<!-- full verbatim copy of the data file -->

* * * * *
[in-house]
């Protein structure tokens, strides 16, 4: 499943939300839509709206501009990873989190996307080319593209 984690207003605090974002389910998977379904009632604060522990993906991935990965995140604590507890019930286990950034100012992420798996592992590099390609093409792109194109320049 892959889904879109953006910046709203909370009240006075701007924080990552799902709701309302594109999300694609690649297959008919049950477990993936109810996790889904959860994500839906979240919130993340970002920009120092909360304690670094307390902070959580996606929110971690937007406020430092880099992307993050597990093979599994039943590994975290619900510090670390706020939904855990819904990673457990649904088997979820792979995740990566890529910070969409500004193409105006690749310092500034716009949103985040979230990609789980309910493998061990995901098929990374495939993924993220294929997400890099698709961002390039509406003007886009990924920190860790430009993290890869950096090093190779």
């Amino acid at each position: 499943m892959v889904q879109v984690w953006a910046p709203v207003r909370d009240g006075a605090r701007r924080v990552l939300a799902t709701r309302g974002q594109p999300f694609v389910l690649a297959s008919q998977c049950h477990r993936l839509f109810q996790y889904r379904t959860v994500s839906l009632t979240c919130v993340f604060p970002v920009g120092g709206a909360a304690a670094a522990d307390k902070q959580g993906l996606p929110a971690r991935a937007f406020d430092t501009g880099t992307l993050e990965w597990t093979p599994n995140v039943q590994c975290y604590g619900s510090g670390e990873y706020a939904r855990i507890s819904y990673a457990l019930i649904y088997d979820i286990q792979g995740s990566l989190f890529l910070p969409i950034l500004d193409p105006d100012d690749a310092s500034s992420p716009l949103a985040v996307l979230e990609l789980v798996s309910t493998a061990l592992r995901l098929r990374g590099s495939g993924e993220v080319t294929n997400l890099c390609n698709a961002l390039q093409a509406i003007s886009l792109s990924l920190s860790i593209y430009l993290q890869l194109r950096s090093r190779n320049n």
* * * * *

[in-house]
């Protein structure tokens, strides 16, 4: 499943939300839509709206501009990873989190996307080319593209 984690207003605090974002389910998977379904009632604060522990993906991935990965995140604590507890019930286990950034100012992420798996592992590099390609093409792109194109320049 892959889904879109953006910046709203909370009240006075701007924080990552799902709701309302594109999300694609690649297959008919049950477990993936109810996790889904959860994500839906979240919130993340970002920009120092909360304690670094307390902070959580996606929110971690937007406020430092880099992307993050597990093979599994039943590994975290619900510090670390706020939904855990819904990673457990649904088997979820792979995740990566890529910070969409500004193409105006690749310092500034716009949103985040979230990609789980309910493998061990995901098929990374495939993924993220294929997400890099698709961002390039509406003007886009990924920190860790430009993290890869950096090093190779």
């Amino acid at each position: 499943m892959v889904q879109v984690w953006a910046p709203v207003r909370d009240g006075a605090r701007r924080v990552l939300a799902t709701r309302g974002q594109p999300f694609v389910l690649a297959s008919q998977c049950h477990r993936l839509f109810q996790y889904r379904t959860v994500s839906l009632t979240c919130v993340f604060p970002v920009g120092g709206a909360a304690a670094a522990d307390k902070q959580g993906l996606p929110a971690r991935a937007f406020d430092t501009g880099t992307l993050e990965w597990t093979p599994n995140v039943q590994c975290y604590g619900s510090g670390e990873y706020a939904r855990i507890s819904y990673a457990l019930i649904y088997d979820i286990q792979g995740s990566l989190f890529l910070p969409i950034l500004d193409p105006d100012d690749a310092s500034s992420p716009l949103a985040v996307l979230e990609l789980v798996s309910t493998a061990l592992r995901l098929r990374g590099s495939g993924e993220v080319t294929n997400l890099c390609n698709a961002l390039q093409a509406i003007s886009l792109s990924l920190s860790i593209y430009l993290q890869l194109r950096s090093r190779n320049n």